Psoriasis and Chronic Obstructive Pulmonary Disease (COPD) in the U.S.
Grantee: Sara Bilimoria, M.D.
Mentor: April Armstrong, M.D., MPH
Institution: University of California, Los Angeles (UCLA)
Grant Mechanism: Psoriatic Disease Research Fellowship
Funding Amount: $50,000
Project Start Date: July 1, 2023
Project End Date: June 30, 2024
Keywords: Psoriasis, Comorbidity, Clinical Research, Inflammation, Epidemiology
Findings from databases from Europe and Asia have suggested a possible relationship between psoriasis and chronic obstructive pulmonary disease (COPD), an inflammatory lung disease. However, this relationship has not been studied systematically in the U.S. It is important to determine whether psoriasis patients with COPD in the U.S. are at increased risk for developing pulmonary complications because these pulmonary complications are associated with significant morbidity and deaths.
Our first study objective is to determine the proportion of psoriasis patients who have COPD (prevalence) and who develop COPD over time (incidence) in the U.S. Our second objective is to determine whether psoriasis patients with COPD experience more pulmonary complications, such as acute COPD worsening, pulmonary hypertension, acute respiratory failure, and death, than COPD patients without psoriasis.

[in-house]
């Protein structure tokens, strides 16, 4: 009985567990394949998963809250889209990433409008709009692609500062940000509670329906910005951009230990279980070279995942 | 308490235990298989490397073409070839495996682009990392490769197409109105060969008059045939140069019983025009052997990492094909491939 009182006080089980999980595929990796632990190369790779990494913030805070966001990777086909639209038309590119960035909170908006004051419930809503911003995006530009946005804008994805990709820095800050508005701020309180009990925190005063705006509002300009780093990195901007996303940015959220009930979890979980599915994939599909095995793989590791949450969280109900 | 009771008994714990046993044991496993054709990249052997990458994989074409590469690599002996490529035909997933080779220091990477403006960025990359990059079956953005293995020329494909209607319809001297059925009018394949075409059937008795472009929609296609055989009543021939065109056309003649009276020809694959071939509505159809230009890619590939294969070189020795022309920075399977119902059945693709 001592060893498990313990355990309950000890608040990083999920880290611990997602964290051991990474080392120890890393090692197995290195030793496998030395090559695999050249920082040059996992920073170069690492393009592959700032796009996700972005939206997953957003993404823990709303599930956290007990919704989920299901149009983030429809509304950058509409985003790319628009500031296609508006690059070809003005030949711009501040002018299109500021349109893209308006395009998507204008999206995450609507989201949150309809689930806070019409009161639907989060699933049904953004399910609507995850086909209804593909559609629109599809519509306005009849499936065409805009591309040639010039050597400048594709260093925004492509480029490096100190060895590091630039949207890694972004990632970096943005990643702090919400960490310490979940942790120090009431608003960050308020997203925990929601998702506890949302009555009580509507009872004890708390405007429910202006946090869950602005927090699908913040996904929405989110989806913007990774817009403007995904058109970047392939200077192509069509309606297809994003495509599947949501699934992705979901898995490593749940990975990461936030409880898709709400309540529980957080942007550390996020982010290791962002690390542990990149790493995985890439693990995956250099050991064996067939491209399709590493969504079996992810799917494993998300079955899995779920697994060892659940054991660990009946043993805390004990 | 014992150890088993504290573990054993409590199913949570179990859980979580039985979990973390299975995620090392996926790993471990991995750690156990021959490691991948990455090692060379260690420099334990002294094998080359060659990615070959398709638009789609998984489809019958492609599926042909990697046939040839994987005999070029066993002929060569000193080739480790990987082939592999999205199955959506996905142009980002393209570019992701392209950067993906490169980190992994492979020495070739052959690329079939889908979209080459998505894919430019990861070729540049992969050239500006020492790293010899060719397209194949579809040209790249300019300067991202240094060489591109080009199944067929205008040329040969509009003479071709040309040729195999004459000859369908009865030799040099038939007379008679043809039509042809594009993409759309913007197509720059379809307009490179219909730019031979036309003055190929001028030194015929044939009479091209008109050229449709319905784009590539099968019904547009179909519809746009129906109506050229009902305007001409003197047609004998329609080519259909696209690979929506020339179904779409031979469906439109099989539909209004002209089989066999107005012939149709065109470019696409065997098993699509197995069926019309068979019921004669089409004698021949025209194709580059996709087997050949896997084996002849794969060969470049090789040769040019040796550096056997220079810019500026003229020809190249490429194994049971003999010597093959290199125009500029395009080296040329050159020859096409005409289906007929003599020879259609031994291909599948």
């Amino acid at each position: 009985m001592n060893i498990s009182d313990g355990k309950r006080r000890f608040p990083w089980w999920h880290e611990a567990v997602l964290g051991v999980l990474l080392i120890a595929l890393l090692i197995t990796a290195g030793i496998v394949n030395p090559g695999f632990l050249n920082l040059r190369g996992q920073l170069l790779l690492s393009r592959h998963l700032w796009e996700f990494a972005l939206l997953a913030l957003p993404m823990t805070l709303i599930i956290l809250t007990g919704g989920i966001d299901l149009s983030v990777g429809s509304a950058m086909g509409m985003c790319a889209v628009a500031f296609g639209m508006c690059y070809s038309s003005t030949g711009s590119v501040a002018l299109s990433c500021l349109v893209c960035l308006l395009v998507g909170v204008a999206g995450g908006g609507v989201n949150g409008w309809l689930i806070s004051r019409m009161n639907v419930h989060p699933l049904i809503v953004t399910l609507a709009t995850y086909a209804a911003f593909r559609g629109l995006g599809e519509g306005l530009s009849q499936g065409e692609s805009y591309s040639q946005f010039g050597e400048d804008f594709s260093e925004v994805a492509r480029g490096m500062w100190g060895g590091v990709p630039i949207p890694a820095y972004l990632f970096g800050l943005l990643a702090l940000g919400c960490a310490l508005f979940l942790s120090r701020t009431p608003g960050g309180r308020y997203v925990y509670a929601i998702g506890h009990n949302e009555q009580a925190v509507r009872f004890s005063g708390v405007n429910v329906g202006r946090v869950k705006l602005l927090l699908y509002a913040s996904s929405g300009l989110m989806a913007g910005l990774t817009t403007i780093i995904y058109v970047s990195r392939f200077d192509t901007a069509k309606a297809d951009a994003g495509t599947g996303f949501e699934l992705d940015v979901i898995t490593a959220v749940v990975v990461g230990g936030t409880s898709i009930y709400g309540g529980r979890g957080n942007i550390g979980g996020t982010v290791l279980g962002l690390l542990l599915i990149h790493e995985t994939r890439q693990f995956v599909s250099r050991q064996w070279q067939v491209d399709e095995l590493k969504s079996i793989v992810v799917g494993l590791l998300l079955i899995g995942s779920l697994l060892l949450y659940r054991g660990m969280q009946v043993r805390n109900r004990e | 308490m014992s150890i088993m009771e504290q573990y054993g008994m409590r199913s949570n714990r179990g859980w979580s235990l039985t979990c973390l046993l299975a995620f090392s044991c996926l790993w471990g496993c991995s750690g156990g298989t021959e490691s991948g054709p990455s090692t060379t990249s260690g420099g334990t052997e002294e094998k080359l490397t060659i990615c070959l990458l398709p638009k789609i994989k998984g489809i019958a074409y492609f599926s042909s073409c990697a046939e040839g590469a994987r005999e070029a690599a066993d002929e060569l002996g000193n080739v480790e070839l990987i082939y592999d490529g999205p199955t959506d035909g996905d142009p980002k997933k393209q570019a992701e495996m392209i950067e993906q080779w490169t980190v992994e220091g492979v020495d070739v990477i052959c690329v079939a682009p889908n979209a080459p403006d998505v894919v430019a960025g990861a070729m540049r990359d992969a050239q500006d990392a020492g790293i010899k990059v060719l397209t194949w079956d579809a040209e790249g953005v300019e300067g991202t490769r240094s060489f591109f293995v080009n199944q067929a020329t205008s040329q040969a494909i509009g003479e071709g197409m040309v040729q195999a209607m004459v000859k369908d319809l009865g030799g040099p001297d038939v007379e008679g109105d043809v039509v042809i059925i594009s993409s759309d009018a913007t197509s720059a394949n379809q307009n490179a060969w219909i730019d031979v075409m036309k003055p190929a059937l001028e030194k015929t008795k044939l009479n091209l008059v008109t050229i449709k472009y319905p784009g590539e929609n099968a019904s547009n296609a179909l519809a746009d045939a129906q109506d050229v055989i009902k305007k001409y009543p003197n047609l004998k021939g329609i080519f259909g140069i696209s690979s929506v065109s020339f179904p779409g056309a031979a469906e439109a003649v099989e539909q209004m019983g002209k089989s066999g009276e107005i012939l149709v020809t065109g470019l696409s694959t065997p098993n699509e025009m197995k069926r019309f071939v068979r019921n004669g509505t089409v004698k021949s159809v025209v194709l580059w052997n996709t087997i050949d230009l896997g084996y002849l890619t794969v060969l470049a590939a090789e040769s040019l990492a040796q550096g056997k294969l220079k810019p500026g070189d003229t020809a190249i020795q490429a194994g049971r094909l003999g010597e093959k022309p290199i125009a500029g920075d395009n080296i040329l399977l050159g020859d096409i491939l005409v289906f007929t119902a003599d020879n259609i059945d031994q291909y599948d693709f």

This research will provide substantial advancement in our understanding of the epidemiology of COPD among psoriasis patients in the U.S. Additionally, the knowledge gained from this study will provide the foundation and guidance to clinicians to optimize the care of psoriasis patients with COPD.
Career Development Statement:
The National Psoriasis Foundation’s Psoriatic Disease Research Fellowship will be a key component in my journey to becoming a dermatologist and researcher specializing in psoriasis. As I near the end of my intern year, this project will give me the opportunity to draw on my strong clinical training in internal medicine caring for common pulmonary conditions.
Specifically, our proposed project titled “Psoriasis and Chronic Obstructive Pulmonary Disease (COPD) in the U.S.” will enable me to answer a highly clinically relevant question regarding the relationship between psoriasis and COPD. This project resonates with me deeply because, as a resident physician working in the intensive care unit this year, I have cared for psoriasis patients suffering from inflammatory and infectious pulmonary diseases. The findings of this project will serve as foundational knowledge enabling my colleagues and me to better care for psoriasis patients with pulmonary diseases in the future.
Importantly, this fellowship provides dedicated time to develop my research skills in the psoriatic disease area, which will be crucial to my development as a clinical researcher in psoriasis. If given the opportunity, I will work tirelessly to carry out the proposed project under the mentorship of Dr. Armstrong. Moreover, I anticipate that this project will be the beginning of many research questions in the psoriatic disease area that I hope to ask and tackle as a budding physician researcher.